My hair got a nice trimming today. Turns out that having an asymmetrical cut when you have very thick, wavy, fluffy, hair will just end up as a progressively fluffier mound of hair, much like cumulonimbus clouds on a summer day...just with water vapor and not hair. I did notice that my hair is really faded and needs some new blue, I think I will go with turquoise rather than cobalt this time around, for summer!
Today we have Della Terra Teas' Organic Makaibari Darjeeling, a black tea hailing from the Makaibari Estate in West Bengal, Darjeeling, India. This specific Darjeeling is a FTGFOP Autumn Flush, or Finest Tippy Golden Flowery Orange Pekoe (or Far Too Good For Oridinay People, because tea drinkers are full of wit) that ridiculously long winded (or short acronym) term refers to the grading system set up back in the day, with some debate by Sir Thomas Lipton. The aroma is sweet and muscatel, with a bit of a sharp leafy aroma, similar to that of grape leaves and oak wood. It is mild and pleasant, an enjoyable sniff that is reminiscent of nature and plants and a slight sweet finish of raisins.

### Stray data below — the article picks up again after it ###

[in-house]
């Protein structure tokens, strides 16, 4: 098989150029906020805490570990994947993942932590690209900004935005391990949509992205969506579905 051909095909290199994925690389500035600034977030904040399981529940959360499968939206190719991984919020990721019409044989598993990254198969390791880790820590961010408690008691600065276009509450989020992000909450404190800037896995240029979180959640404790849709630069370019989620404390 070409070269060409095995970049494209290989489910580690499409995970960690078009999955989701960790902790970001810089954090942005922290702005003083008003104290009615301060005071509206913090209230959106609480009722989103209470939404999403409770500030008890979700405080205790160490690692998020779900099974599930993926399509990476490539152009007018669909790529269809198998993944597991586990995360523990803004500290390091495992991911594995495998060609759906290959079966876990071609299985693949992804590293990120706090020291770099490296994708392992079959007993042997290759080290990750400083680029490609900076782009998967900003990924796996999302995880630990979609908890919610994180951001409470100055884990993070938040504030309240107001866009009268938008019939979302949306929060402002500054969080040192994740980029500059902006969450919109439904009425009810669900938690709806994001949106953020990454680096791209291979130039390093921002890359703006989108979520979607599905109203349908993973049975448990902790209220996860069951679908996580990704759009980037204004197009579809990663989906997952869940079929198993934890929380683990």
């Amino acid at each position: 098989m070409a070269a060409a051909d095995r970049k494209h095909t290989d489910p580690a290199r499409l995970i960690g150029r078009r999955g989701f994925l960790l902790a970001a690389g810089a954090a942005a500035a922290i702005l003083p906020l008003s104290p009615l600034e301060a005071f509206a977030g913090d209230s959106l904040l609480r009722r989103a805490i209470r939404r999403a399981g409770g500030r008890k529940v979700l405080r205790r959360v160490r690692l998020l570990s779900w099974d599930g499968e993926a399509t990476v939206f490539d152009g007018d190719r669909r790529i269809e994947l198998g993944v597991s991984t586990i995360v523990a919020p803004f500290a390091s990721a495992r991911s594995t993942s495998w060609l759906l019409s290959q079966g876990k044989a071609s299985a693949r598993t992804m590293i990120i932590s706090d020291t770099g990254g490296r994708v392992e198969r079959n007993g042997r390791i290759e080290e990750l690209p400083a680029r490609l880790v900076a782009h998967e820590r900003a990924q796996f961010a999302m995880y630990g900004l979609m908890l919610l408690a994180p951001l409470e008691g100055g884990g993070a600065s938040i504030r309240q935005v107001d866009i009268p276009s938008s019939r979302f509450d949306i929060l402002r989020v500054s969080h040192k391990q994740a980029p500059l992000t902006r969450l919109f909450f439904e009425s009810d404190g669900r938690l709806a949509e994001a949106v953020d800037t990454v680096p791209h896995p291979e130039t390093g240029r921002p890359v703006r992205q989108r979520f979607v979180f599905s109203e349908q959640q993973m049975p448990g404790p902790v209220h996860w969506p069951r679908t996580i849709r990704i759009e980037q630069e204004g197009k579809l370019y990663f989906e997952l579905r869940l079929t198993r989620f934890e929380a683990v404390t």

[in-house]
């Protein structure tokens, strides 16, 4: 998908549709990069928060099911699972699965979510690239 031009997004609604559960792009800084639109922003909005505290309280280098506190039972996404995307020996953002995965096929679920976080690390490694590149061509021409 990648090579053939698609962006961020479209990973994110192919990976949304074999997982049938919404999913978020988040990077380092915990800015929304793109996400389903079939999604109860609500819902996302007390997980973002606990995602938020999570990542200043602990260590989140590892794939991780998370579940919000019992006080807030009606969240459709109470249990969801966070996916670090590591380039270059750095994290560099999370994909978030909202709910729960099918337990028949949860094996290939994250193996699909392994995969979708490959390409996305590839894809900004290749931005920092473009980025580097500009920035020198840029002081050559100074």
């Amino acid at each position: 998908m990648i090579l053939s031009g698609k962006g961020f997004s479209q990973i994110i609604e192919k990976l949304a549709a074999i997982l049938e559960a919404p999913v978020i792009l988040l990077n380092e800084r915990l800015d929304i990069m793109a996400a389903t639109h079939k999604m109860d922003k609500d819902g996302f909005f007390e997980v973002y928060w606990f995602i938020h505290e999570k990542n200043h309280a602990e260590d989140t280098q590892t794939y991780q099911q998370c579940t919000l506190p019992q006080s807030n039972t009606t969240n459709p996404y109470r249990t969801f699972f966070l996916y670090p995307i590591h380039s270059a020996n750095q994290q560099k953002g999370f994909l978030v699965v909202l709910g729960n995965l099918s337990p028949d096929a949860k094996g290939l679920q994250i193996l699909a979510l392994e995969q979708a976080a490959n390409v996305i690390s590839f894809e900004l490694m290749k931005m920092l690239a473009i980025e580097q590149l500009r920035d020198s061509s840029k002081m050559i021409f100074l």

Once the tea has been brewed, the wet leaves are much lest muscatel and more brisk. The aroma of oak wood is more prevalent, and there is a touch of loam as well. Have no fear, I found all the muscatel sweetness, it is in the liquid. The liquid has a great aroma of fresh grapes and raisins with a drizzling of honey. There is a tiny undertone of brisk oak wood, but you almost have to stick your nose all the way into the teacup to notice it. (Note, I do not recommend this, from experience, it is a good way to get a singed nose and tea in one's sinus cavities.)
Tasting time, I am excited, I have come to greatly love Darjeelings, especially after I learned that boiling the tea leaves will give you a cup of gross. That was a great lesson to learn about a year ago! I know, with every Darjeeling I review I have to mention the 'do not boil' thing, I do this because for years bad tea instructions had me believing that Darjeeling was bitter death and all those people who tasted sweetness and grapes were bonkers. The taste of this tea is deliciously mild and muscatel with notes of freshly mown hay and new vegetation. This fades to a rich, brisk, oak wood taste that really wakes up the mouth (and the me.) After this burst of wood it fades to a honey sweet raisin that that lingers as a delightful aftertaste.